I don't think we've talked much about limiting beliefs on this board, so I am posing the question here. Can you describe what a limiting belief is, perhaps provide an example of one, and then explain how lifting that limiting belief has transformed your life, or the life of someone you know?
asked 06 Feb '10, 17:20
I agree with you Vesuvius that we haven't really talked much about limiting beliefs here, which is kind of surprising when you think about it, because limiting beliefs pretty much seem to lie at the heart of every problem or issue we encounter in our physical realities.
I think if people generally realized just how much they are slaves to their beliefs and belief systems, we would be discussing nothing else but how to shift and mold limiting beliefs.
And I think almost every question would ultimately come down to a question of belief alignment.
Some of my own personal favorite methods for tackling limiting beliefs are here.
As for examples of limiting beliefs, I have been through an encyclopaedia of them in my own life so too many to choose from. :)
But I think the one non-limiting belief I have had which has always (eventually) transcended all of those limiting beliefs, and has helped me enormously in my life, is this one...I WILL find out the truth...even though that truth is probably just my truth.
answered 06 Feb '10, 20:27
Limiting beliefs are usually those beliefs that we adopted in childhood to keep us feeling safe in our world. We are often not even aware of or conscious of some of them until we begin to look within to find what is holding us back in life (ie. usually a limiting belief from childhood).
As a young child I was always pretty confident. I did exceptionally well in school. However when I was around 8 or 9 we had a substitute teacher, an older nun, and for some reason she did not like my confidence or brightness and never let me answer a question in class. I did not realize until several months ago that my subconscious had held on to those disparaging remarks that she made, and as a consequence my self confidence became buried. Since uncovering this I have felt some of my confidence come back and I'm not as fearful about speaking up in a group setting.I was also blown away that I could hold on to this after so many years which shows that we have to be very careful in what we say to children because even a seemingly innocent remark can affect someone.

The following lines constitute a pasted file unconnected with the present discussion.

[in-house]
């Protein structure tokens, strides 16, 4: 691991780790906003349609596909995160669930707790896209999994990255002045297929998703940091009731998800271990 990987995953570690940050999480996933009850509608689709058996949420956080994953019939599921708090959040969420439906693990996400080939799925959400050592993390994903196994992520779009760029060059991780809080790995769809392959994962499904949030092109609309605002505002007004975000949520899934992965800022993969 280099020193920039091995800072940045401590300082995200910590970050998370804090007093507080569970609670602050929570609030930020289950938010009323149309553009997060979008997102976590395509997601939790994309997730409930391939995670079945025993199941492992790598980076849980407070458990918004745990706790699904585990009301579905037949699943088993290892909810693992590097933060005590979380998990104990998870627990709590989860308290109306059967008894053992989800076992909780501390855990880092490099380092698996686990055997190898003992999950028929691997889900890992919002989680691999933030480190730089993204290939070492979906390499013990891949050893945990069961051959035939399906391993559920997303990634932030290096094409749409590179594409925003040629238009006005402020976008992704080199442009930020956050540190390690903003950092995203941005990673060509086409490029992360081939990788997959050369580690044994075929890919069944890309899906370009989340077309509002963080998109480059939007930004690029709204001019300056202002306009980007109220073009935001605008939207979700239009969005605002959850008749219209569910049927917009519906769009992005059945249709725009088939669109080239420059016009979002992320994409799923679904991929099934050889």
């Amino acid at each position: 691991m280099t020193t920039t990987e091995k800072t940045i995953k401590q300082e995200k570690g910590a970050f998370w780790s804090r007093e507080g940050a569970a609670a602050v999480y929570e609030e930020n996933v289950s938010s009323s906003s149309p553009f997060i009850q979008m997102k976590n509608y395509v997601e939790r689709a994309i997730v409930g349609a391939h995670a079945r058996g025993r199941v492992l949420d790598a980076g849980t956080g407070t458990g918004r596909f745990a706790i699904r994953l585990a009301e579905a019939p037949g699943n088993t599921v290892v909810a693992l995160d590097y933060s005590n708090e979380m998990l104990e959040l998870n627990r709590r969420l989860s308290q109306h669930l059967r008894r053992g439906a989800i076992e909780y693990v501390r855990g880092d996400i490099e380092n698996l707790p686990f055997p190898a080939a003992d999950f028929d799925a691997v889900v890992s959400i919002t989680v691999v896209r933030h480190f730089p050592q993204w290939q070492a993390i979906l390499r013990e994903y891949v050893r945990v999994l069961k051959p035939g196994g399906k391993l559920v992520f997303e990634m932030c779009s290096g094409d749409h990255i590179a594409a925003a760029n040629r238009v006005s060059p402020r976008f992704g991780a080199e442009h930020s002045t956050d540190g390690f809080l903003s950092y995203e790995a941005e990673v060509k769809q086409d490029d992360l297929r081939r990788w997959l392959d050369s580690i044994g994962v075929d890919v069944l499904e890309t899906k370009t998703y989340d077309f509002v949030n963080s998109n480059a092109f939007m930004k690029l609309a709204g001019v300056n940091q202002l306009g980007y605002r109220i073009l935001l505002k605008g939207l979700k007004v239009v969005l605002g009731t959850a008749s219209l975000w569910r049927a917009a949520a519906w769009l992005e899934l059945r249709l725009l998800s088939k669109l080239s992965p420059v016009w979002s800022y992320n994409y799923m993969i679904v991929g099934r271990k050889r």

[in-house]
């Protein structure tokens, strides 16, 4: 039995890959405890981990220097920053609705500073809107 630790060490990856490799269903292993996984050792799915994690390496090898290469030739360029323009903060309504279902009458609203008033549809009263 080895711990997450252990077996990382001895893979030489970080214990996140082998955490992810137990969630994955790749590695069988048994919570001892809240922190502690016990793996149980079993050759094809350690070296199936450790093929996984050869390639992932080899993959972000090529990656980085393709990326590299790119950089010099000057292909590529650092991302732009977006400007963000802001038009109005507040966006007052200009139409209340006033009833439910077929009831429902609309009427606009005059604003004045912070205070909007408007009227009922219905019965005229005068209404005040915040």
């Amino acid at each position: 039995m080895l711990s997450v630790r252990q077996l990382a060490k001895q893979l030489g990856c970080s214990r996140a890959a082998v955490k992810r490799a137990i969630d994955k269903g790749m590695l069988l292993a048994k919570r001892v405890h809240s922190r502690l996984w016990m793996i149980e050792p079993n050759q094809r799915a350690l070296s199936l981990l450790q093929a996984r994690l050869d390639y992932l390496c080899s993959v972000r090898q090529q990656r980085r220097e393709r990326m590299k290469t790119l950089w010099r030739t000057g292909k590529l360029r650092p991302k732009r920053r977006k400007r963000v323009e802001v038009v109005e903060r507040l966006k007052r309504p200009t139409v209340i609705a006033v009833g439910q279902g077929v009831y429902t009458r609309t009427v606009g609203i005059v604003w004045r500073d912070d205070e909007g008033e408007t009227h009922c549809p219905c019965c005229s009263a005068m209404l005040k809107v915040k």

I have only begun uncovering others and it can be scary to let them go, even though they are not playing a valuable role in our life, especially those we learned from caregivers because although they are limiting they are also familiar which lends an air of safety.
At the beginning of this search ,I too, made a decision that I would not give up until I found my own Truth and when I have those moments where I feel I am backsliding or resisting, just remembering that decision to never give up keeps me right on track.
answered 06 Feb '10, 22:36
Imagine that your subconscious is like a dark, moist place. A limiting belief is like a giant mushroom that lives happily in your subconscious and controls your behavior without your realizing it.
For example, when you were three, a big dog chased you and scared you to death. The mushroom grew that you dislike and detest big dogs. You refuse to entertain the notion that not all big dogs are bad- in fact, you don't even consider changing the belief because it seems innocuous.
Limiting beliefs can be very deeply rooted. Prejudice against a certain race is a limiting belief. Somehow, someplace, somebody planted that mushroom in you. Fear of water, fear of poverty- all these point to limiting beliefs. The problem with limiting beliefs is that they limit our choices and control our behavior on a subconscious level.
With my limiting belief that I cannot end a post without a salutation, (LOL)
answered 12 Apr '13, 02:09
A limiting belief might be, "you have to work hard for money."
"I work very hard for my money and I am a very moral and honest person. I refuse to do money-making things that I consider dishonest".
My neighbor has more money than me, yet he does not work hard. This must mean that he is not honest/moral, ie, he must be doing something that I would find offensive to me. A person with this belief is likely to reject opportunities.
So this belief could prevent seeing valid opportunities for making money easily.
Most of the successful people I know agree that making money (honestly and morally) is easy. They do not have the limiting belief mentioned above, and money flows quite naturally to them because they expect it to do so.
And many of them are self-made. They started with small successes that grew into huge successes.
answered 13 Apr '13, 08:49
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